The atomic clock operating in the microwave region is nowadays facing a challenge by atomic clocks operating in the optical region.

According to Ludlow et al., 2006:

“In recent years, optical atomic clocks have become increasingly competitive in performance with their microwave counterparts.  The overall accuracy of single-trapped-ion-based optical standards closely approaches that of the state-of-the-art caesium fountain standards.  Large ensembles of ultracold alkaline earth atoms have provided impressive clock stability for short averaging times, surpassing that of single-ion-based systems.  So far, interrogation of neutral-atom-based optical standards has been carried out primarily in free space, unavoidably including atomic motional effects that typically limit the overall system accuracy.  An alternative approach is to explore the ultranarrow optical transitions of atoms held in an optical lattice.  The atoms are tightly localized so that Doppler and photon-recoil related effects on the transition frequency are eliminated.”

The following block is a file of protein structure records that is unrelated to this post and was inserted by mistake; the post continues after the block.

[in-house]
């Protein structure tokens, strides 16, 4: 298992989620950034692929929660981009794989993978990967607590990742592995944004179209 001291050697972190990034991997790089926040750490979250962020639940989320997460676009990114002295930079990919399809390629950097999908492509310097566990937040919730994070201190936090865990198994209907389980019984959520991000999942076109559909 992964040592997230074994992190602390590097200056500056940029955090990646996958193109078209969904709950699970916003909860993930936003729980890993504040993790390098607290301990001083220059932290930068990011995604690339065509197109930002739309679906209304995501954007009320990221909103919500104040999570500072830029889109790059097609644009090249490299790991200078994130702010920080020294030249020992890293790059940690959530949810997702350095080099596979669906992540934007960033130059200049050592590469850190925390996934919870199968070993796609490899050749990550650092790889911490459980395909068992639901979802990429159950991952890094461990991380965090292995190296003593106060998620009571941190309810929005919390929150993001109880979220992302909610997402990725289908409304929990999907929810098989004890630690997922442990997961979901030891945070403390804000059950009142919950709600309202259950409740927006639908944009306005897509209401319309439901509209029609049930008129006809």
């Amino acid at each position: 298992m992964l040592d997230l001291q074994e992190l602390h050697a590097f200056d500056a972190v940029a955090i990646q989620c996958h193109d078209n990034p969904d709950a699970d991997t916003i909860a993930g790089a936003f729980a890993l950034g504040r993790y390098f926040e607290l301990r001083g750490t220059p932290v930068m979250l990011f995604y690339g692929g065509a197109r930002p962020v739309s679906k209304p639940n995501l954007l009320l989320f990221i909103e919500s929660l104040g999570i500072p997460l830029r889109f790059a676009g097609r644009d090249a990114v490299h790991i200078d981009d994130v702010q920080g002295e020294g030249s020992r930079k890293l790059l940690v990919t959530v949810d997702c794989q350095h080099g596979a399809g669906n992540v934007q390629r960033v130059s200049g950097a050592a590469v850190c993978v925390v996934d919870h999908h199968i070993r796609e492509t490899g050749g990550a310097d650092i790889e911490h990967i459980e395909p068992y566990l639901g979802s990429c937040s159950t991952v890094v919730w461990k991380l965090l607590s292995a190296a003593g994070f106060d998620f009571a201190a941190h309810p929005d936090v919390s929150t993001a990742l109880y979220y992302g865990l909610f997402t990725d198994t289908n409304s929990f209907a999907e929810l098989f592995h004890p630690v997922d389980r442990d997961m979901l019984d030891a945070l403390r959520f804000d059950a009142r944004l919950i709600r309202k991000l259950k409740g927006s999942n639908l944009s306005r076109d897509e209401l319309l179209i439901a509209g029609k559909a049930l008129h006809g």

In 2013, Ludlow et al. write in ‘An Atomic Clock with 1018 instability’:

“Atomic clocks have been transformational in science and technology, leading to innovations such as global positioning, advanced communications, and tests of fundamental constant variation.  Next-generation optical atomic clocks can extend the capability of these timekeepers, where researchers have long aspired toward measurement precision at 1 part in 1018.  This milestone will enable a second revolution of new timing applications such as relativistic geodesy, enhanced Earth- and space-based navigation and telescopy, and new tests on physics beyond the Standard Model.”